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Newsletter #10

Good morning to all you fancy people!

I feel like it is time to look back at everything I improved in Doppel Diner during this semester and sum it up into sound points.

Even though it is still a work in progress, DD has already come a long path from being just a whim I got a summer ago into a thought-through concept with an *almost working* build. As this year began, I was contemplating adding more narrative into the game but decided to focus on the visuals and interface this time, which aligned perfectly with my 2D Art for Games class.

The diner interior and cooking space layout (that got the JoyArt environment art nomination!) changed a couple of times. First, just because everything looked too chaotic, I moved the ingredients from packages to containers. Then, I “opened” the saucepan and toaster, because those were not registering as functional by players. I changed the positions of the plates, as it is more natural to go from left to right, and they were too close to the rubbish bin, then moved the drinks to where they are usually in real diners. Finally, I made it possible to return dishes to their initial spots instead of throwing them away! Those changes helped to make the game more smooth to play, minimize unnecessary mouse movements and help focus the players’ attention.

My biggest insight was to try other cooking games and realize that they all feature a step-by-step process, which goes like this: raw ingredient — frying pen — plate — guest. Thinking, I divided my own screen to feel and play it through: you grab a pot and put it on the stove, then add raw ingredients, then put it on the plate, and then all toppings go on top. Kerblam!

I decided that I would expand it even further and add a second screen with the guest seating area. My inspiration for that is an old Wii game, “Hell’s Kitchen,” where you both wait on tables and cook. For now, it is the basis for my future roadmap. I am currently developing a unique Guest Transfer System™, with helpful circle-styled request boxes at each table. In short, the guest will arrive and sit, and then you wait for them to ask for cleaning, a chit-chat, or food. Their order will then be presented as a soft-cornered rectangle order ticket in the middle of your cooking screen. It would expand based on the number of dishes and the existence of a drink in the order. A pattern on the background will help to understand in which pan to cook the ingredient. Circles with numbers indicate the table and have a timer that will tell how long the guest is waiting.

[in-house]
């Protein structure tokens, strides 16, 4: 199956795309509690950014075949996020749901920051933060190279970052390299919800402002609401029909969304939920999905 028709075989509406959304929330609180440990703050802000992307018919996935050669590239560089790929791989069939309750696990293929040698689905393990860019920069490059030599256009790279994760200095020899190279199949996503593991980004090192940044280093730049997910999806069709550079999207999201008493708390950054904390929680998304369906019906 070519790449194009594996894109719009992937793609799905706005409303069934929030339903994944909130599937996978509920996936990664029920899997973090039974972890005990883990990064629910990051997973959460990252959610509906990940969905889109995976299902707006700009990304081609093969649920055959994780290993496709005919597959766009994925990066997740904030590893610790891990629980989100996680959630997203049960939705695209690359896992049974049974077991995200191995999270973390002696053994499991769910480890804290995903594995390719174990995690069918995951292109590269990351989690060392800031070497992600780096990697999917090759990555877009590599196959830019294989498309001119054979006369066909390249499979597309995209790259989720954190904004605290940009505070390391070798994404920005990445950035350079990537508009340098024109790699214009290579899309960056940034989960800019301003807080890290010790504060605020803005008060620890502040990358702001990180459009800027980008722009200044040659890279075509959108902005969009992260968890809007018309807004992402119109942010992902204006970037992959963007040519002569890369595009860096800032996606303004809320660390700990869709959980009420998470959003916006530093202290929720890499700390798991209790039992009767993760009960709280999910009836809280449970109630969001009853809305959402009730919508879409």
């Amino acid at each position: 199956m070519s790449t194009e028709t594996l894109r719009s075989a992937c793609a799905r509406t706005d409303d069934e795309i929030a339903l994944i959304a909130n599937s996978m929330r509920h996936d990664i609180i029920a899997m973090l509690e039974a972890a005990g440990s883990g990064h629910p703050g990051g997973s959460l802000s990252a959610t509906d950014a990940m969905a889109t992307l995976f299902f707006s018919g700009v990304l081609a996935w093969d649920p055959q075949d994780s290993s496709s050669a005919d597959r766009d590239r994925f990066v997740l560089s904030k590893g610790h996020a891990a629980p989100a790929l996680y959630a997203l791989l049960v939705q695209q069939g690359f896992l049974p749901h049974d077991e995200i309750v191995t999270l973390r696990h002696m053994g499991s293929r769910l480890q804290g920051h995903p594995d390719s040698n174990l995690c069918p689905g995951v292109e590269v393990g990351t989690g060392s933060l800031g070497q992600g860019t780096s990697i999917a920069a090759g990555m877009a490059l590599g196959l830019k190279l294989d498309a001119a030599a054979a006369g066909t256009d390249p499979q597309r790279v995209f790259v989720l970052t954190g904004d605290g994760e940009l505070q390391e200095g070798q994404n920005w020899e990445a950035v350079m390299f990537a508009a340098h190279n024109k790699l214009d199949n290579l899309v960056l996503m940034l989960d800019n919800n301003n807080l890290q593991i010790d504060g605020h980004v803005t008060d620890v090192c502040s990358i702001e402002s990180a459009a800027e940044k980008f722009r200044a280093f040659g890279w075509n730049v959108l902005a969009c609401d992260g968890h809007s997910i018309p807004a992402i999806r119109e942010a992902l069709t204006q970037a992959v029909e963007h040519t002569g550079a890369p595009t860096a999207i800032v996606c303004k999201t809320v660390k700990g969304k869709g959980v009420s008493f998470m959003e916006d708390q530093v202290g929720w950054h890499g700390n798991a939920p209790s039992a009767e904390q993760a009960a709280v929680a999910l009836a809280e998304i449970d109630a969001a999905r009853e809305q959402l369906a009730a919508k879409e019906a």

My biggest challenge was to keep showing this constantly changing and imperfect prototype to the world. Nevertheless, I managed to present “Doppel Diner” at least once per month at the festivals, which also informed my need to make it more appealing. The feedback I got from players of different ages, including the youngest ones at RPI Game Fest, made me overthink some aspects of gameplay. Also, with experience, I made a list of merch/materials that are a must for offline events, namely:

  • business cards with not just my name to connect, but also a project description and QR code for people to remember the context

  • one-sheets with the most important info about the game (I especially used to have a lot of trouble with people misunderstanding its connection to bipolar disorder)

  • elevated table that I just steal from my desk so that it is easier for people to play and also indicates they don't need to use a keyboard

  • stickers! I just printed them, and they are already really popular, and a great way for people to engage in conversation about the game far after the festivals

  • slightly unnecessary, but if you have this service in uni, I suggest laser-cutting an NFC tag on a wooden plate just because it draws attention and has a game's logo

So, that pretty much sums up the whole semester! I have lots of programming, narrative, and redesign plans for this summer, and will keep you updated on those. I hope that you enjoy your holidays and have a wonderful time!

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